Suzuki’s 2004 Verona is value packed with extras thanks to GM

By Jim Meachen and Ted Biederman

Suzuki has ripped a page from the South Korean automotive playbook.

The Japanese company, with ties to General Motors, has introduced for 2004 a feature-laden mid-sized sedan with an inline 6-cylinder engine for under $20,000.

South Korea’s Hyundai and Kia have increased sales in recent years with similar tactics. But Suzuki is the first Japanese company to market a family sedan with such standard features for under $20,000 as leather interior, air conditioning with climate control, heated front seats, six-speaker stereo system with CD and cassette player, tilt steering wheel with remote stereo controls, four-wheel antilock disc brakes, eight-way power driver’s seat, 16-inch alloy wheels, remote keyless entry, power  windows and doorlocks and cruise control.

Add the Koreans’ favorite clincher, a long-term warranty, this one a 100,000-mile, seven-year powertrain warranty (Hyundai and Kia have a 10-year time limit), and the new Suzuki Verona will have you saying, are you sure this isn’t a mistake?

And throw in another incentive, no destination and handling charges, and you can drive off in a leather-adorned 6-cylinder mid-sized sedan for $19,499.

That’s the price for the Verona EX, the top of Suzuki’s three trim levels. It’s possible to get behind the wheel of the Verona for as little as $16,499 in S trim and $17,799 for the mid-level LX. And both come with the 6-cylinder as standard equipment.

If you are wondering - this is no bucket of bolts. A week behind the wheel of a Verona EX left us shaking our heads in admiration. This sedan is well screwed together with surprisingly impeccable fit and finish.

Suzuki, which plans to add nine new vehicles in the U.S. in the next five years, has done a remarkable job with its first mid-sized sedan.

The Verona is actually what might have been the next-generation Daewoo Leganza. Daewoo is the bankrupt Korean automobile company that tried to market some rather inferior products in the U.S. for several years before
it was broken up and the best parts picked off by General Motors.

The Leganza was the best of the Daewoo lot, and although the Verona shares some DNA with the Leganza and is built in South Korea, it’s a giant leap from the recently departed Daewoo as we knew it.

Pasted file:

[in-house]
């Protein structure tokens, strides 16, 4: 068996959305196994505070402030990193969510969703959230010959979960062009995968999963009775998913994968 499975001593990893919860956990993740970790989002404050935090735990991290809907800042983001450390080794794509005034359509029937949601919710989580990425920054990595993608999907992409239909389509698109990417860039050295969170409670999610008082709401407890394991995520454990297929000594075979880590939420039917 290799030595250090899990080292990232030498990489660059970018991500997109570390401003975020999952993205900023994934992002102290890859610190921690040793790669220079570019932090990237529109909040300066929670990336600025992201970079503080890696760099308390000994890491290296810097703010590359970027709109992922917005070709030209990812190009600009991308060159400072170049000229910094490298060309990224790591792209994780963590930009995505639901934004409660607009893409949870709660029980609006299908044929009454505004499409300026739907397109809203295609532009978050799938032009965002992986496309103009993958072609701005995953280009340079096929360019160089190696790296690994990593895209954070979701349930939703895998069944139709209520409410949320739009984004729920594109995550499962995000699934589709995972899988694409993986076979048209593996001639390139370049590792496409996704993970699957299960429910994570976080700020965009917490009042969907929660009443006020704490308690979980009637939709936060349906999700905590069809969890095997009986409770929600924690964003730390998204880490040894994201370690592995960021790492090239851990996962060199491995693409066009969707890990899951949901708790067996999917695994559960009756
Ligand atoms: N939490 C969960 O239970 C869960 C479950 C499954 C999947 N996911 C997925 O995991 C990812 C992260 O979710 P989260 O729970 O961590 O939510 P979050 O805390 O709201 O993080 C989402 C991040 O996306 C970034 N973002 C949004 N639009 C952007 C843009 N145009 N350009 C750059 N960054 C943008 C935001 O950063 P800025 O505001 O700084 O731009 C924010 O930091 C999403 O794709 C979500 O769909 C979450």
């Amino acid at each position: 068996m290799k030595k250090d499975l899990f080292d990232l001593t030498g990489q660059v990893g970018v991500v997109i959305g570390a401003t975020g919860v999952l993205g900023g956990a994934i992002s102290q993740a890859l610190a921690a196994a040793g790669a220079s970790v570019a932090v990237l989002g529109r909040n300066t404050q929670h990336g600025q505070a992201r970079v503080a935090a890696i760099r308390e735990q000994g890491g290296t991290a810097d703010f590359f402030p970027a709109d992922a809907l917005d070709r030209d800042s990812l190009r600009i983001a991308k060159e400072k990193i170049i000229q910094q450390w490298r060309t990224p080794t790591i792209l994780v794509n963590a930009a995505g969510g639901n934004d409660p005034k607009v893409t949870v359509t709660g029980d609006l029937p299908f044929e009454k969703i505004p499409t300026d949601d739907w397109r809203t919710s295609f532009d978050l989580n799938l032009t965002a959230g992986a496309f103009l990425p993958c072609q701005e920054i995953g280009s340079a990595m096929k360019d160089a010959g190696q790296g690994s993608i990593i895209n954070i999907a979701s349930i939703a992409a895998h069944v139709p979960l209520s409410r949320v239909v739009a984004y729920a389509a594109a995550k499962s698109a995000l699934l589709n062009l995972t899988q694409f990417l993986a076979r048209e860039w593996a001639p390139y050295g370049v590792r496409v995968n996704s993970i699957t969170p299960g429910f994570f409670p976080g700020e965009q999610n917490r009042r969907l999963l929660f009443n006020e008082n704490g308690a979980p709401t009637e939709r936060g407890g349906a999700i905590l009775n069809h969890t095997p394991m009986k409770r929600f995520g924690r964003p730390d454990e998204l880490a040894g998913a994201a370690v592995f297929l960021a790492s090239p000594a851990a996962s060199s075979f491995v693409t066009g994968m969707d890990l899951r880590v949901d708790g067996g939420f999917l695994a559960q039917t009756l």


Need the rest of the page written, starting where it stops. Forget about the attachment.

The Verona is about the same size as the sedans it considers competitors - the Toyota Camry, Honda Accord, Nissan Altima and Mazda6. With a wheelbase of 106 inches and a length of 188 inches, it falls solidly into mid-sized territory.

Front-seat space is comfortable and those riding in the rear-seats will find excellent leg and hip room, a full inch more than in the Honda Accord, for instance. The interior is conservative but handsome, particularly in EX trim where leather, high-quality plastics and simulated wood accents are weaved into a tasteful mix.
The gauges, with black numbers on a white background, are uncluttered and easy to read. The switchgear is standard Japanese fare with lights and wiper controls on twin stalks.

The good news is that all Veronas come with an inline 6. The not-so-good-news is that it’s one of the smallest 6-cylinders in the business, at 2.5 liters of displacement, 155 horsepower and 177 pound-feet of torque.

The inline engine idles smoothly and is pleasingly quiet in city traffic situations, issuing a more pleasant sound than most 4-cylinder engines. But the 4-cylinder offerings in the Accord and Camry offer more horsepower and  just slightly less torque than the Suzuki engine. Mated to a 4-speed automatic (a manual transmission is not available) and lugging nearly 3,400 pounds, the Verona engine has all it can handle.

That being said, we never felt it inadequate in several driving situations including freeway merging, passing in that pesky 40-to-50-mph range and getting off the line from a stoplight. We did have to put the pedal to the metal on a couple of occasions to get the desired results, however.

The Verona has a published 0 to 60 time of a rather sedate 10.7 seconds and a quarter mile time of 17.9 seconds at 78 miles per hour. Both the Accord and Camry is at least a second faster to 60 and sprightlier in mid-range passing.

The engine delivers good gas mileage from 87-octane, 20 miles to the gallon in city driving and 28 on the highway.

The driving experience is pleasant although steering feel is on the light side and not particularly quick.

The suspension is tuned toward the soft side for a comfortable ride that will probably suit most people. This does not compromise handling and cornering, which we found acceptable.

Suzuki officials say the transverse mounting of the engine allows a wider track - 61 inches in front and 60 inches in back - that provides for better handling but Verona is still a long way from a sports sedan.

The Verona has good brake feel and stopped in a straight line under hard braking.

One nitpick - it was difficult to set the cruise control on a desired speed. Several times it registered a couple miles per hour lower than intended. And under hard acceleration to pass a car, the cruise would inexplicably cut off.

Our test car had one of the few options available on the EX, traction control for $500. That brought the bottom line to $19,999.

Overall, Suzuki has done a creditable job bringing to market the company’s first mid-sized sedan for a price that will be hard to beat. How the Verona stands up at trade-in time remains to be seen.

But it should provide several comfortable years of driving without breaking the bank before that bridge need be crossed. It really seems like a blockbuster of a value

What’s the catch? There is none.